Learning to read sheet music doesn't happen in a week, much less a day. Maybe the easiest songs and ones that you can learn by ear, but reading music takes time.
First thing you should notice on the music is the 5 lines (staff) with a Trebble Clef on it. Treble Clefs are used for female voices. ( the thing that sort of looks like a cursive s or &)
The backwards "c" thing is called a Bass Clef. This is used for male voices.
The staff lines are filled with notes. The higher the note, the higher the pitch. The lower the note, the lower the pitch.
On the staff, there are letter names for each line and space. The order is your basic first 7 letters of the alphabet, and then you repeat. ABCDEFG is the order
Ignoring the sharp signs (#), the time signature (3/4) tells you how many beats are in a measure. Just look at the top number and leave the bottom alone. In this example, there are 3 beats.
Bar lines section off a measure.
The next step is learning flats an sharps. This is the most time taking step that has the most questions of all. I'm will try to make it simple. Please refer back to this page for help.
Flats and sharps tell you what key you're in and affects the music greatly. The key can change the song from major to miner or the other way around. The two easiest keys are F and G.
Before we get to learning them, the order of sharps and flats are- Sharps: BEADGCF Flats: FCGDAEB A way to remember the orders are (the ways my choir teacher taught me)...
Flats-Fat Cats Go Down Alleys Eating Babies Sharps-BEAD Go Catch Flies You only have to remember one because they are the same order, just reverse. You could use anything to remember it.
This is the basic order of the notes (click to enlarge and zoom out to make sure you see all letters). If you are singing, the sharps and flats will affect where your "do" is.
You will notice that as you add on sharps/ flats they start to make a line of triangles. Do NOT think that they are forming parallelograms, it will mess you up.
Sharps mean that you are making the key higher, flats mean that you are lowering it. The two basic keys, F and G are made with one flat (F)/ one sharp(G).
In this picture you can see that it is in the key of F, there are 4 beats in a measure, and a two beat rest. The only flat that is in the key of F is on the B line. (This is just music common sense.)
For a rest there is no sound and it is just beats of silence. A rest still must be counted as a beat in the time signature. It takes up space in the measure.
This may be one of the most questionable parts, but there isn't much reason for key of F only having one flat on the B LINE. There IS a reason for almost all the other keys except for F and C (flat).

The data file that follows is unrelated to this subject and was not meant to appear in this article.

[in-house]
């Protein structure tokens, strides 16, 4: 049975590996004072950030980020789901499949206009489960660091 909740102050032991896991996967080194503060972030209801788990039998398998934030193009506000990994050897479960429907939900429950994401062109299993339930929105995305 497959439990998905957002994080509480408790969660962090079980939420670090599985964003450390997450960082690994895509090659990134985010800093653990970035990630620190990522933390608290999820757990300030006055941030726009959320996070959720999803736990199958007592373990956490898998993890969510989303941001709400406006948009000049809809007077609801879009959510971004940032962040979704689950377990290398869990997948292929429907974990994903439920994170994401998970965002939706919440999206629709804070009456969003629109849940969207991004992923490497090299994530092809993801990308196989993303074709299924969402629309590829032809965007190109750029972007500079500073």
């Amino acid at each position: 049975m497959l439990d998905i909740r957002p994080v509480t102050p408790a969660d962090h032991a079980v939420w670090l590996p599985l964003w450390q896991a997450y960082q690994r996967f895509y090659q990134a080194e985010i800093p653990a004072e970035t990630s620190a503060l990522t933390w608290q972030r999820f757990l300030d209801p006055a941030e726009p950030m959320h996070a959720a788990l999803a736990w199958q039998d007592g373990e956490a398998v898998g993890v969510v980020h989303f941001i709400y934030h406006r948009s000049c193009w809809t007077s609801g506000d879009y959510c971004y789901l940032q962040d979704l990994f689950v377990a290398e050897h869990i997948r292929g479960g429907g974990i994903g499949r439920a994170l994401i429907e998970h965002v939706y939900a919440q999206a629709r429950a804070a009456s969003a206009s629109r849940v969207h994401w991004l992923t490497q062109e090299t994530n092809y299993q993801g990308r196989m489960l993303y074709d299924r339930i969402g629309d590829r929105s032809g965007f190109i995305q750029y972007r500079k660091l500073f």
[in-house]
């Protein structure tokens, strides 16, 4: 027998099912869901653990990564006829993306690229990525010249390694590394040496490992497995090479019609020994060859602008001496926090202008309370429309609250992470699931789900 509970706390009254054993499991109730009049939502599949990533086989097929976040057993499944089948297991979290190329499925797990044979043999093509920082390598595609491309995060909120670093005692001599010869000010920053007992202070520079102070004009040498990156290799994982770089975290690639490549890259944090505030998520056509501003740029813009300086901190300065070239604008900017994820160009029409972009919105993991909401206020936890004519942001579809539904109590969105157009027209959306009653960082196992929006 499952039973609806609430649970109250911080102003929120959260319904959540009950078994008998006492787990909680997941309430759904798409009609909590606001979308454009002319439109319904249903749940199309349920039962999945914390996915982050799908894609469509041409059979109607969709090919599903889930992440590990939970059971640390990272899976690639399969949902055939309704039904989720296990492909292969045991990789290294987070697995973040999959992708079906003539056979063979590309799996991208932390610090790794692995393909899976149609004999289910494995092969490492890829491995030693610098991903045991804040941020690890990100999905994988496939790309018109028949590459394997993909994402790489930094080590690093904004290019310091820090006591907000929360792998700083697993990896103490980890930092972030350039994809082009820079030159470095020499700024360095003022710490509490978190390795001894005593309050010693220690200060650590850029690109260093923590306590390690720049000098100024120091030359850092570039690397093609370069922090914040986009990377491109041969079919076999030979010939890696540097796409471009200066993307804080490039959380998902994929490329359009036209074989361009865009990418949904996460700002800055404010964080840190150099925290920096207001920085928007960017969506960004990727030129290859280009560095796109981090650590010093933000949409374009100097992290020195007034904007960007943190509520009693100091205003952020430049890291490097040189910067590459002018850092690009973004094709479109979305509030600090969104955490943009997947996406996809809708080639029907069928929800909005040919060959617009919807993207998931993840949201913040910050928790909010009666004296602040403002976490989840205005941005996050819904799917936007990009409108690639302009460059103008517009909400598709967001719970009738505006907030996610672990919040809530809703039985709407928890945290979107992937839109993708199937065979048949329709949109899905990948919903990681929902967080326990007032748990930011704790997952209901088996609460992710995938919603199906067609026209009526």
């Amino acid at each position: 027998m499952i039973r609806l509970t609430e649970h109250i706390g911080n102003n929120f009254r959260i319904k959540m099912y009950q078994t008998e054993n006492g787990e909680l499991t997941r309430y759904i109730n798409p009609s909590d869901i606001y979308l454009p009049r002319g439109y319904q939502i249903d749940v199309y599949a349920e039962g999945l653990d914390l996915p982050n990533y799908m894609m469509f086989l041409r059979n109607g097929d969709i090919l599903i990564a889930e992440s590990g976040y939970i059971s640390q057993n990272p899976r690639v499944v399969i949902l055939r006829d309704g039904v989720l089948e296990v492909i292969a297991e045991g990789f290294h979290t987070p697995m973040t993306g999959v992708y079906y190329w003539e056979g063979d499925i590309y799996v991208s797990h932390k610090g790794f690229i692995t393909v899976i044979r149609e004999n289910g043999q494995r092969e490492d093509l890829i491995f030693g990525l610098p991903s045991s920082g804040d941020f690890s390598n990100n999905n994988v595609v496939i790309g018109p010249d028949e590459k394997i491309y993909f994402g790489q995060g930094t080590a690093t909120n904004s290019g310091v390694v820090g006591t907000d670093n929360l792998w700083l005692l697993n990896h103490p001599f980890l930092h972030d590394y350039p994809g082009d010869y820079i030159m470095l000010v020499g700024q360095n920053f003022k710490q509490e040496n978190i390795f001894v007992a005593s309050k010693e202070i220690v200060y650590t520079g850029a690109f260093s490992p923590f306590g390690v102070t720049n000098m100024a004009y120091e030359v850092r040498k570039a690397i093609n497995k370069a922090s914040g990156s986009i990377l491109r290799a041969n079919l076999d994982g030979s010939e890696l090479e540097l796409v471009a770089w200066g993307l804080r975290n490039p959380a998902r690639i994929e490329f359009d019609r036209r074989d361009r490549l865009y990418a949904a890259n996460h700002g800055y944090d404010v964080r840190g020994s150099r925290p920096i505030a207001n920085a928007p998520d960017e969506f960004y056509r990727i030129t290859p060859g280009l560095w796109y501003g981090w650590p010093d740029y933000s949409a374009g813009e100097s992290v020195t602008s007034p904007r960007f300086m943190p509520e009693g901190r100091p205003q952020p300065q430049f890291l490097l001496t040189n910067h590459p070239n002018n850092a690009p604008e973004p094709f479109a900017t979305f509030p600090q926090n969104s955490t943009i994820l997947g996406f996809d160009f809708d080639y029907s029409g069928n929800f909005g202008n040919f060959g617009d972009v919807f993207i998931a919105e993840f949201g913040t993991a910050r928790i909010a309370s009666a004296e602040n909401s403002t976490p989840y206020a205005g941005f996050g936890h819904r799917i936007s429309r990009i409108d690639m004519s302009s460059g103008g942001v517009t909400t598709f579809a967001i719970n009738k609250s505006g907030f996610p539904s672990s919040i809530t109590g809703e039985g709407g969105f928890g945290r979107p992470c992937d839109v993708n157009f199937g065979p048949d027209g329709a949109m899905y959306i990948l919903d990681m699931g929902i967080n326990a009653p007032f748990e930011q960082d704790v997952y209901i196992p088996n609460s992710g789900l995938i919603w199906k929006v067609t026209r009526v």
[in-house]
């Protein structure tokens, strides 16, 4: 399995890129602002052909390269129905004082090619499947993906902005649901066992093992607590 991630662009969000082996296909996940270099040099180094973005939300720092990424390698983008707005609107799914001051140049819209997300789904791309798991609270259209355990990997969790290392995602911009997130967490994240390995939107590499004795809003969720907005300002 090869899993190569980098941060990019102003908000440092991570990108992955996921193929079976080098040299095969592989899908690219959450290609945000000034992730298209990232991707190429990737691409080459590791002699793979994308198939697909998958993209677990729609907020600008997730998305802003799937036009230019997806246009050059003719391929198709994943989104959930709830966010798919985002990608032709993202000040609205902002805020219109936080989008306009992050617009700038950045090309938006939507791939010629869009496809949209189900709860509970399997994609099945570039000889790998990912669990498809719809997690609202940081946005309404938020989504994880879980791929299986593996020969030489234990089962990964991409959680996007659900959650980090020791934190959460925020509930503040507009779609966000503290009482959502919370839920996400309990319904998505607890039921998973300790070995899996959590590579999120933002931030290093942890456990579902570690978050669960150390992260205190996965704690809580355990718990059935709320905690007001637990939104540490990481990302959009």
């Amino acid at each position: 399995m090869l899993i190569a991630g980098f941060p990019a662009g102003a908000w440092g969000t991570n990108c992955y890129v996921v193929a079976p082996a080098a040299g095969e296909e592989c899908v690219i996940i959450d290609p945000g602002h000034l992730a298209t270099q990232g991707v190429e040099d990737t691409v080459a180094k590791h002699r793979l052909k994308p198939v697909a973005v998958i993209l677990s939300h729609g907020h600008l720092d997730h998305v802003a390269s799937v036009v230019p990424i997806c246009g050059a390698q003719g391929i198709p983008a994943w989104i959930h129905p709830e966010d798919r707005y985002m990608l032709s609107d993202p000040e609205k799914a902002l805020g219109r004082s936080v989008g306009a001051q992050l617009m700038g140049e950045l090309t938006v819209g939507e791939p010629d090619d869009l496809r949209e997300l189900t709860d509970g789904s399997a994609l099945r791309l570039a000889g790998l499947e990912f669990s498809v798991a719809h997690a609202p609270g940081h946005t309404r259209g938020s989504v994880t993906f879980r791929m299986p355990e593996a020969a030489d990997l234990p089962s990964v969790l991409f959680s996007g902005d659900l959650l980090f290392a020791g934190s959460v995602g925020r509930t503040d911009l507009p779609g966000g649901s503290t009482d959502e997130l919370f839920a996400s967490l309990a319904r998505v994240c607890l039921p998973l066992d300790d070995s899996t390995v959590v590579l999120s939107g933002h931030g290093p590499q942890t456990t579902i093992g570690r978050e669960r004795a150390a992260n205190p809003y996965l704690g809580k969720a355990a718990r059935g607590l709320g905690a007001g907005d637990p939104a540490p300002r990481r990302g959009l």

This is the key of G. There IS reason to why the sharp is on the F line, sharping the F. The sharps method is...
1) Look at where the sharp is 2) identify what note it rests on 3) GO UP ONE NOTE (using your order of sharps) 4) whatever note you landed on IS the key you are in. *if you go 1 up from F, it is G*
There is not a reason like this for F or C. Well, there may be one that the maker of music created that you may learn in music theory. (Please comment if you know).
The key of C has absolutely NO FLATS OR SHARPS. You may also learn that on music theory (I'm not in it).
If you've gotten a little confused along the way here is a refresher. To find the notes on a line, the order is ABCDEFG repeat. It does not go to H. A starts on the second space, B is the line up, etc
No matter what, abcdefg & repeat will always be in the same order. The key signature (sharps/flats) moves the notes/pitches up and down the set of 5 lines. They stay in the same order.
Now that you know how to use keys signatures and figure out notes, let's move onto the actual notes. There are several different types of notes. Notes are what fill the measures and tell the pitch.
A quarter note is worth a 1 whole beat in a measure.
This is what a half note looks like. It is worth 2 beats and is bigger than a whole note.
An eighth note is half of a quarter note and is smaller. You might get this confused with an actual half note. A half note is not half the length, it is double.
Eighth notes that are paired look like this. When you are counting the rhythm, you will count the second one as an "and".
A quarter rest is 1 while beat of nothing. Just like the quarter note, except no sound.
This is the basic structure of the notes. Hopefully this will help you understand a bit more.
The whole note looks a little funny but it is worth 4 beats. It completes a while measure.
I could get into more details but then this guide would be way too long. I hope you understand the basic rhythm, keys, notes, etc.
I am not a professional so feedback is welcomed! I am ready for any improvement!
- Sheet music (easy for beginners)